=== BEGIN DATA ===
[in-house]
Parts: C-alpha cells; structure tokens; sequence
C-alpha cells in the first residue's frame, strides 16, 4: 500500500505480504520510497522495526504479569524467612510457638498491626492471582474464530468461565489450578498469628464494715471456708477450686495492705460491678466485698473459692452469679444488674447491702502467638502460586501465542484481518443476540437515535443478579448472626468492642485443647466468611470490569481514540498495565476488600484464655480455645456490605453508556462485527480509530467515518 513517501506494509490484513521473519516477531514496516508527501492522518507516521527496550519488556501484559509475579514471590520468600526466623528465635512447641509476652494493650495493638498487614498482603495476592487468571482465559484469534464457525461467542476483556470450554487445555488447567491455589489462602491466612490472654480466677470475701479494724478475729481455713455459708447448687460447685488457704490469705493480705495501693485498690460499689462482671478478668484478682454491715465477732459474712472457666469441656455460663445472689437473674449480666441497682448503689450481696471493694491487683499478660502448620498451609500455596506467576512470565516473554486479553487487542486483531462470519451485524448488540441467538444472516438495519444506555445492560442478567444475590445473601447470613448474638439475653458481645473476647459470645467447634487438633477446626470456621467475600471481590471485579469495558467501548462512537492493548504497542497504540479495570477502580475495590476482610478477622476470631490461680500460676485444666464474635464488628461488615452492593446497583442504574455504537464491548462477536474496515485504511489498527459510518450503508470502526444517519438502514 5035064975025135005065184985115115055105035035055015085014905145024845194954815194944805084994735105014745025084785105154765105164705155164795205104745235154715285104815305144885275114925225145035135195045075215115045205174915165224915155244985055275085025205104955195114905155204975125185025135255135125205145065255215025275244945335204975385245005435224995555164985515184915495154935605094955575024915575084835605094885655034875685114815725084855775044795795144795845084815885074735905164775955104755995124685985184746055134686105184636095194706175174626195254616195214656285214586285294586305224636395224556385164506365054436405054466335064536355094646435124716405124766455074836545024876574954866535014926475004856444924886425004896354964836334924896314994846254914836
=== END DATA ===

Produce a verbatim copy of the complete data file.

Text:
[in-house]
Parts: C-alpha cells; structure tokens; sequence
C-alpha cells in the first residue's frame, strides 16, 4: 500500500505480504520510497522495526504479569524467612510457638498491626492471582474464530468461565489450578498469628464494715471456708477450686495492705460491678466485698473459692452469679444488674447491702502467638502460586501465542484481518443476540437515535443478579448472626468492642485443647466468611470490569481514540498495565476488600484464655480455645456490605453508556462485527480509530467515518 513517501506494509490484513521473519516477531514496516508527501492522518507516521527496550519488556501484559509475579514471590520468600526466623528465635512447641509476652494493650495493638498487614498482603495476592487468571482465559484469534464457525461467542476483556470450554487445555488447567491455589489462602491466612490472654480466677470475701479494724478475729481455713455459708447448687460447685488457704490469705493480705495501693485498690460499689462482671478478668484478682454491715465477732459474712472457666469441656455460663445472689437473674449480666441497682448503689450481696471493694491487683499478660502448620498451609500455596506467576512470565516473554486479553487487542486483531462470519451485524448488540441467538444472516438495519444506555445492560442478567444475590445473601447470613448474638439475653458481645473476647459470645467447634487438633477446626470456621467475600471481590471485579469495558467501548462512537492493548504497542497504540479495570477502580475495590476482610478477622476470631490461680500460676485444666464474635464488628461488615452492593446497583442504574455504537464491548462477536474496515485504511489498527459510518450503508470502526444517519438502514 5035064975025135005065184985115115055105035035055015085014905145024845194954815194944805084994735105014745025084785105154765105164705155164795205104745235154715285104815305144885275114925225145035135195045075215115045205174915165224915155244985055275085025205104955195114905155204975125185025135255135125205145065255215025275244945335204975385245005435224995555164985515184915495154935605094955575024915575084835605094885655034875685114815725084855775044795795144795845084815885074735905164775955104755995124685985184746055134686105184636095194706175174626195254616195214656285214586285294586305224636395224556385164506365054436405054466335064536355094646435124716405124766455074836545024876574954866535014926475004856444924886425004896354964836334924896314994846254914836